Forum on Science Learning and Teaching, Volume 5, Issue 3, Article
8 (Dec., 2004)
Yeung Chung LEE and Pun Hon NG
Hong Kong primary pupils' cognitive understanding and reasoning in conducting science investigation: A pilot study on the topic of "Keeping Warm"
Recent curriculum reforms in science in Hong Kong shows a steady trend of moving from stage-managed heurism to a more genuine investigative approach which focuses on the solving of scientific problems. The trend was first seen in the Teacher Assessment Scheme in Advanced Level Biology and then in the Junior Secondary Science curriculum implemented in 2000 (CDC 1998). The new primary General Studies curriculum also strongly recommends the adoption of the investigative approach in teaching science-related topics (CDC 2002a). The Curriculum Development Council has also formulated a set of objectives under the category of "Scientific Investigation" at different key stages across the Science Key Learning Area from Primary 1 to Secondary 5 in a progressive manner (CDC 2002b, p.20). The main target is "to develop science process skills and understanding of the nature of science". This implies that science investigation is not only regarded as pedagogy for teaching and learning but also treated as an important aspect of the nature of science which should form part of pupils' understanding of the discipline.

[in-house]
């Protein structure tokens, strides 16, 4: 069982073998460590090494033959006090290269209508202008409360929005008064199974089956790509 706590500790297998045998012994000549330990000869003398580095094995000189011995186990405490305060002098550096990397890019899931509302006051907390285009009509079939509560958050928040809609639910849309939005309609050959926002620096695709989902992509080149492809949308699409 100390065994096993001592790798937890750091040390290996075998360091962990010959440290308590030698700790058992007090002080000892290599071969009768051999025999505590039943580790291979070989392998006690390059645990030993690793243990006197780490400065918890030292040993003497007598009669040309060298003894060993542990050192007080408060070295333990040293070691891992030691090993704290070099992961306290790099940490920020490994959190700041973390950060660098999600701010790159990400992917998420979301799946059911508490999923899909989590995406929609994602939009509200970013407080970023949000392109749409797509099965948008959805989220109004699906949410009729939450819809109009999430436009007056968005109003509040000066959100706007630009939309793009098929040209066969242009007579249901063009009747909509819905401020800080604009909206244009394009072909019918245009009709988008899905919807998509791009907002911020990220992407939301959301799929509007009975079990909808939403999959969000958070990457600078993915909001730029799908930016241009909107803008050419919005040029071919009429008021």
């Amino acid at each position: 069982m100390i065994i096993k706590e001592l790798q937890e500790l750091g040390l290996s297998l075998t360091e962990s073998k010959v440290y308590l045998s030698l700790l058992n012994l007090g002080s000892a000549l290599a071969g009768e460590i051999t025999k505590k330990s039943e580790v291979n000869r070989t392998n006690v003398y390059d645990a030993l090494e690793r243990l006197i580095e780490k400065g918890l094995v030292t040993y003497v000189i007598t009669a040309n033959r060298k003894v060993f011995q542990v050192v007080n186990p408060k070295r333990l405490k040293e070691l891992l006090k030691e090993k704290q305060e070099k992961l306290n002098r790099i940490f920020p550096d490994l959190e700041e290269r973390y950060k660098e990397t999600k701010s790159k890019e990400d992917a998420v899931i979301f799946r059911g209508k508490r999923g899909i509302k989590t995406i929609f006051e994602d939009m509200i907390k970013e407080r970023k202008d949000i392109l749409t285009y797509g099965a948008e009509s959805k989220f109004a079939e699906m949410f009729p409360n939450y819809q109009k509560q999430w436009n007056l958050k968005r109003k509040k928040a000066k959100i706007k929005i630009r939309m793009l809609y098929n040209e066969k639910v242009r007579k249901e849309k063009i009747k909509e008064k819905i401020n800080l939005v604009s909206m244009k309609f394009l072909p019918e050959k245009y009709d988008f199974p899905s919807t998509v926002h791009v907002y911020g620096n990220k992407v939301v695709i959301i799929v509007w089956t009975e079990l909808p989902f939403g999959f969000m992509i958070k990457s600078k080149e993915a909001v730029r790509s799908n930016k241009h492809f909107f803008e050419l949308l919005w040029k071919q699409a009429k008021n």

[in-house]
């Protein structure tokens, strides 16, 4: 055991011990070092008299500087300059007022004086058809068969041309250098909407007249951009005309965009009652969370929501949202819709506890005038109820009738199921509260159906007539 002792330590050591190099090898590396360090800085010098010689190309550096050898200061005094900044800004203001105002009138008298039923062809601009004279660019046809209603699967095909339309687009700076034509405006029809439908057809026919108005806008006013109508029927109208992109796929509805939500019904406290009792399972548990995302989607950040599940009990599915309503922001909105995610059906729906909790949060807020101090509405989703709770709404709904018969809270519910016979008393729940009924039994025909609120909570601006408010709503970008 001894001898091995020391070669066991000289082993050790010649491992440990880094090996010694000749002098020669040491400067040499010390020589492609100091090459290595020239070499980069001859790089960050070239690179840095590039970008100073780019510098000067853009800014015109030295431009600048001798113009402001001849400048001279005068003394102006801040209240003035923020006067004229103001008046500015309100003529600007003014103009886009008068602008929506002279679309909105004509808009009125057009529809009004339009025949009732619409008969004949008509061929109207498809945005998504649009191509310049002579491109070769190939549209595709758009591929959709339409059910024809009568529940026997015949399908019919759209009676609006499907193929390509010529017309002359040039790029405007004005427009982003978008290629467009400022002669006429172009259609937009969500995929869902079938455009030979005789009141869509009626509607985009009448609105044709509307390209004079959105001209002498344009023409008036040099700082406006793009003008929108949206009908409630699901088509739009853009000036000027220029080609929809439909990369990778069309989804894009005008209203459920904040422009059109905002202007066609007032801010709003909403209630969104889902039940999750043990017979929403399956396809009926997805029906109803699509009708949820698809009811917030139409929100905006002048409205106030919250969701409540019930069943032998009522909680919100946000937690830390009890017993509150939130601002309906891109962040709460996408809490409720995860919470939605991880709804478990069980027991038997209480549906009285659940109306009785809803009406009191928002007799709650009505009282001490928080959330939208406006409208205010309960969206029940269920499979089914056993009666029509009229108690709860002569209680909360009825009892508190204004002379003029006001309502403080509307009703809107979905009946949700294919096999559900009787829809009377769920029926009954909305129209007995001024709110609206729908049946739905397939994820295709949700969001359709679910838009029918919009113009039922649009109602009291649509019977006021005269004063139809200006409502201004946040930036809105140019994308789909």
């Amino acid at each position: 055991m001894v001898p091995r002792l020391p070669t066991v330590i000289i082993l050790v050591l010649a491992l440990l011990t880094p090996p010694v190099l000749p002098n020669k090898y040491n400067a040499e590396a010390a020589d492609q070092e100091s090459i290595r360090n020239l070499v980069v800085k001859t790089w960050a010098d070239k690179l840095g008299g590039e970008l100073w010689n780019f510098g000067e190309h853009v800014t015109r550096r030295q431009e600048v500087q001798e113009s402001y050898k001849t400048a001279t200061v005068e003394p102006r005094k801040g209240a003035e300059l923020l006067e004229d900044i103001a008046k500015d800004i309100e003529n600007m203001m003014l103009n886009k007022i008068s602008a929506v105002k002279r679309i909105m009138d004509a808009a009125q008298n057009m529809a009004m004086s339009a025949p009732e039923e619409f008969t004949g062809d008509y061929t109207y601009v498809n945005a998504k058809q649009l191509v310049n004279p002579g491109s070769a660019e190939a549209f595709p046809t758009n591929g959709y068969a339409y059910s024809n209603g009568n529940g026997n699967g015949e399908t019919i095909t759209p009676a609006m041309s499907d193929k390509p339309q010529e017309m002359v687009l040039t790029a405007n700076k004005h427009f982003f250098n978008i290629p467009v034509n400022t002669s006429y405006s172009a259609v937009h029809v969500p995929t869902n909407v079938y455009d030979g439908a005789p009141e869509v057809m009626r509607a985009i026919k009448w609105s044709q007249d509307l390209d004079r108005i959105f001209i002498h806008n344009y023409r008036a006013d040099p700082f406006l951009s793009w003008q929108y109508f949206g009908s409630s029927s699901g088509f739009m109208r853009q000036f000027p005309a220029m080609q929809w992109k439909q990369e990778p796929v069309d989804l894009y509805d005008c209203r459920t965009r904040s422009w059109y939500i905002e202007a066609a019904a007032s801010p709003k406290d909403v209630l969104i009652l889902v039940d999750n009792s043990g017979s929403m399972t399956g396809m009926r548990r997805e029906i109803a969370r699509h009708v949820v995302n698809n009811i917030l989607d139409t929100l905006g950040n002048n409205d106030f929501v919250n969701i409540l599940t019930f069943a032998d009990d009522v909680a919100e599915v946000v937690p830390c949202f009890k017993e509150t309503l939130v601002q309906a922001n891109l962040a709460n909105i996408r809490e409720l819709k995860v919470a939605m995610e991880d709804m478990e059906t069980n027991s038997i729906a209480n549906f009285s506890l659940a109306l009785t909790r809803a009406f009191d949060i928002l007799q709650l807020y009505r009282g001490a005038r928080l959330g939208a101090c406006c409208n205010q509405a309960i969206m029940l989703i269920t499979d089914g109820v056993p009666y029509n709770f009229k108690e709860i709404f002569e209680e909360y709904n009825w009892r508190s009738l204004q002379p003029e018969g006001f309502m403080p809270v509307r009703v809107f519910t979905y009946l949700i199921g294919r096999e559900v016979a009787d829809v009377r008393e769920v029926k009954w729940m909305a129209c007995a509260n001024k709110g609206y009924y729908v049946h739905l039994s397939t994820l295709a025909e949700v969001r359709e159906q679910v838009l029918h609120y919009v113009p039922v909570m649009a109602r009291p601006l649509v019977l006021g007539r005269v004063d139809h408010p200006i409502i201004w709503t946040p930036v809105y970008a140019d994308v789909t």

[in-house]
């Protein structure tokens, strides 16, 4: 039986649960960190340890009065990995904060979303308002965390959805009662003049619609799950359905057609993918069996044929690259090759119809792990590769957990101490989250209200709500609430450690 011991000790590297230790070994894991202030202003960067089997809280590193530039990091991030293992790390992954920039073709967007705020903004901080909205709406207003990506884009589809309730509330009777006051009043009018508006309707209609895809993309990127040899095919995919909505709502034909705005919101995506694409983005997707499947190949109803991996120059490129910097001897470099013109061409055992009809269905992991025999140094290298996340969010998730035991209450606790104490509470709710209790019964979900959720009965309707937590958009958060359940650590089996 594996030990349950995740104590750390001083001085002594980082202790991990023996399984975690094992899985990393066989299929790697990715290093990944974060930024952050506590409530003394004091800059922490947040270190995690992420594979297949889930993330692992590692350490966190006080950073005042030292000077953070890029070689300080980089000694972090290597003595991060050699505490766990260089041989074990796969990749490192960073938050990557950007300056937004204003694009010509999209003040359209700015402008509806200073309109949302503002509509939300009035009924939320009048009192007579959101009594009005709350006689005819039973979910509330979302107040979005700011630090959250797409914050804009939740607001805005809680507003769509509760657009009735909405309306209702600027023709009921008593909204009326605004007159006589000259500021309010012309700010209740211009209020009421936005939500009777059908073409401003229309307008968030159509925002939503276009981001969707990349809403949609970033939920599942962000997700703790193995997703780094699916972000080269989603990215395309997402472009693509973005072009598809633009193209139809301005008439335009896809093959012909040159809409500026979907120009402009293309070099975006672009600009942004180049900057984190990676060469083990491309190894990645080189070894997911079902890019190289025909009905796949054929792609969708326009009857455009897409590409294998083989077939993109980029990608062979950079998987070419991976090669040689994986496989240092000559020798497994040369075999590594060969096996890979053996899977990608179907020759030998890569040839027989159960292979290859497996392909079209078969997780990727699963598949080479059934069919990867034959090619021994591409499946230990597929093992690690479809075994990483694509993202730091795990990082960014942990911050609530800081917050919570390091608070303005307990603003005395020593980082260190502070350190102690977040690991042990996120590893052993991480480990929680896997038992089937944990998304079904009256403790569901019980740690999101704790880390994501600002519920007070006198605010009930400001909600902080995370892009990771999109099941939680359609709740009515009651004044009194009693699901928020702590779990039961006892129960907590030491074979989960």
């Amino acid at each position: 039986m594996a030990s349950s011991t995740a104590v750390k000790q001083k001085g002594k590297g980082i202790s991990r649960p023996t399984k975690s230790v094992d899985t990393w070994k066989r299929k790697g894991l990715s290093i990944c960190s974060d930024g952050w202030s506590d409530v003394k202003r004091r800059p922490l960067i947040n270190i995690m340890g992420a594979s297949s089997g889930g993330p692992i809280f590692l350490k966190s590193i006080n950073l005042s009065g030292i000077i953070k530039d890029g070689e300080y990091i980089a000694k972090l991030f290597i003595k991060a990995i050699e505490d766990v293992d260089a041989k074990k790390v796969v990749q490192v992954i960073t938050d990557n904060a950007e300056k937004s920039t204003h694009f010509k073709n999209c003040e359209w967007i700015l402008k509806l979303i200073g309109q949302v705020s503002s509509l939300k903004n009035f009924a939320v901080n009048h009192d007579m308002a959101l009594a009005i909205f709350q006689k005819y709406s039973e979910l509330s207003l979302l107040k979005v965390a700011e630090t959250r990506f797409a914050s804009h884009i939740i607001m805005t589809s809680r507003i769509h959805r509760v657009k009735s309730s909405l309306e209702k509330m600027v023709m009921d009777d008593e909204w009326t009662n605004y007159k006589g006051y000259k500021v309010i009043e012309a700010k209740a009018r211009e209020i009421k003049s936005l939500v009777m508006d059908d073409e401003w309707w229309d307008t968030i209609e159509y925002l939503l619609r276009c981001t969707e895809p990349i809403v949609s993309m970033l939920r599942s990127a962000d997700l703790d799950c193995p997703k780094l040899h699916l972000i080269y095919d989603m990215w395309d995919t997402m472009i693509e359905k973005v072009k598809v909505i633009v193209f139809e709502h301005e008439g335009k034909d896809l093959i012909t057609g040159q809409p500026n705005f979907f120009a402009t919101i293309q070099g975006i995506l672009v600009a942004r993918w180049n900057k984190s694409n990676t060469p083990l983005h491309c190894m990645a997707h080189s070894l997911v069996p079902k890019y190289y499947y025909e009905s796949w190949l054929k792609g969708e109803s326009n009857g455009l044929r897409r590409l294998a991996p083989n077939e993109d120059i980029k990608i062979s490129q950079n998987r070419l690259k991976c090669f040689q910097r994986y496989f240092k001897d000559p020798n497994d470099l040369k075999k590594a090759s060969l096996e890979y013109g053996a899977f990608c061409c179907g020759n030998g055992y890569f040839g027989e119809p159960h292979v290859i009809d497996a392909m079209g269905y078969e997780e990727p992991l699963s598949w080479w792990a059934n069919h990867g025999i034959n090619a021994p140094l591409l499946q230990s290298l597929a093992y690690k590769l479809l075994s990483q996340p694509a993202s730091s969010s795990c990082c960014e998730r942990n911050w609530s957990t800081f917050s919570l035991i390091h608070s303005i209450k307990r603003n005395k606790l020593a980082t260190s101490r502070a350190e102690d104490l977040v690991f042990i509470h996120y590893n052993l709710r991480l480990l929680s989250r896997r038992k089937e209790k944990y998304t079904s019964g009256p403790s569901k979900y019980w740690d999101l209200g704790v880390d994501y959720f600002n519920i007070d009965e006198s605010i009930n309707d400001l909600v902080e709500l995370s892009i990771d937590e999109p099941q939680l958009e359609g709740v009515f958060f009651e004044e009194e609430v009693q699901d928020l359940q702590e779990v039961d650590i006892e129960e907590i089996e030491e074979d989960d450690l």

In the light of this fervour to place scientific investigation in a more central position of the school curriculum, we feel compelled to ask two questions:
- What are the levels of cognitive understanding or ability reached by pupils at different grade levels which enable them to conduct science investigation?
- How does this inform curriculum planners or teachers in setting appropriate targets and in designing a more effective curriculum for these pupils to enhance their ability to use the investigative approach?
This paper is a report of the preliminary findings obtained from a project entitled "Hong Kong Primary Pupils' Ideas in Science Investigation". The aim of the project is to find out how Primary 4 and 5 pupils go about investigations so as to reflect on their understanding and reasoning behind the process. As data analysis still continues, this paper will report only the preliminary findings of part of the study. Before presenting these findings and discussing the insights drawn, we consider it useful to revisit the characteristics of scientific investigation in order to put our discussion in context. We then review briefly some of the theories of cognitive development, and research findings which further our understanding of the progressive development of children's reasoning in science investigation.
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